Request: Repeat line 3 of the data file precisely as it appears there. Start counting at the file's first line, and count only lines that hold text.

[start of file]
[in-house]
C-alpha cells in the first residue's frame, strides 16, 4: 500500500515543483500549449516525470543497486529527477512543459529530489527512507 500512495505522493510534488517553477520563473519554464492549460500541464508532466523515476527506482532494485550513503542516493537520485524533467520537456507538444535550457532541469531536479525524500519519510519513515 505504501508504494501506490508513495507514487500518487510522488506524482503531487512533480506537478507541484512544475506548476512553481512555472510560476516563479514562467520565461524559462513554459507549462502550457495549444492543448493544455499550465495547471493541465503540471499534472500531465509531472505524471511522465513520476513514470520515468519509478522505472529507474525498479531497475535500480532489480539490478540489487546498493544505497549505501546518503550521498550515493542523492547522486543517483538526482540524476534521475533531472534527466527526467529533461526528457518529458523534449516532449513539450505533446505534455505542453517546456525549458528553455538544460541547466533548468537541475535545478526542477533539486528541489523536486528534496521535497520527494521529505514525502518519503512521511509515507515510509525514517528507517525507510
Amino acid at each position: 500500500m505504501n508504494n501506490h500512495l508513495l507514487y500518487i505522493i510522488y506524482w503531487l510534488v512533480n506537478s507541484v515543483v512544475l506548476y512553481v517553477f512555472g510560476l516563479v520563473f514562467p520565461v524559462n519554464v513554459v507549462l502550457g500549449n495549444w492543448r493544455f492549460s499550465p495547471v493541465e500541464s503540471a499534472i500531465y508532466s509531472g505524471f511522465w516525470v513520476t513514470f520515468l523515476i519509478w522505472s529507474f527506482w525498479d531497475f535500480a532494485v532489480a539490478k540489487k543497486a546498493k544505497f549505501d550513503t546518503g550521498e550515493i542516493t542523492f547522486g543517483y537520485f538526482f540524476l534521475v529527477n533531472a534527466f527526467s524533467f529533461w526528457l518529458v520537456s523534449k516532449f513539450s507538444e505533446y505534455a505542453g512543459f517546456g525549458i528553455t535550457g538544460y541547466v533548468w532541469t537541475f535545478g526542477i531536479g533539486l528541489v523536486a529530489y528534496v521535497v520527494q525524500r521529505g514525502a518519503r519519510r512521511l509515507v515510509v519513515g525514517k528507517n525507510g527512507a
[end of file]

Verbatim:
Amino acid at each position: 500500500m505504501n508504494n501506490h500512495l508513495l507514487y500518487i505522493i510522488y506524482w503531487l510534488v512533480n506537478s507541484v515543483v512544475l506548476y512553481v517553477f512555472g510560476l516563479v520563473f514562467p520565461v524559462n519554464v513554459v507549462l502550457g500549449n495549444w492543448r493544455f492549460s499550465p495547471v493541465e500541464s503540471a499534472i500531465y508532466s509531472g505524471f511522465w516525470v513520476t513514470f520515468l523515476i519509478w522505472s529507474f527506482w525498479d531497475f535500480a532494485v532489480a539490478k540489487k543497486a546498493k544505497f549505501d550513503t546518503g550521498e550515493i542516493t542523492f547522486g543517483y537520485f538526482f540524476l534521475v529527477n533531472a534527466f527526467s524533467f529533461w526528457l518529458v520537456s523534449k516532449f513539450s507538444e505533446y505534455a505542453g512543459f517546456g525549458i528553455t535550457g538544460y541547466v533548468w532541469t537541475f535545478g526542477i531536479g533539486l528541489v523536486a529530489y528534496v521535497v520527494q525524500r521529505g514525502a518519503r519519510r512521511l509515507v515510509v519513515g525514517k528507517n525507510g527512507a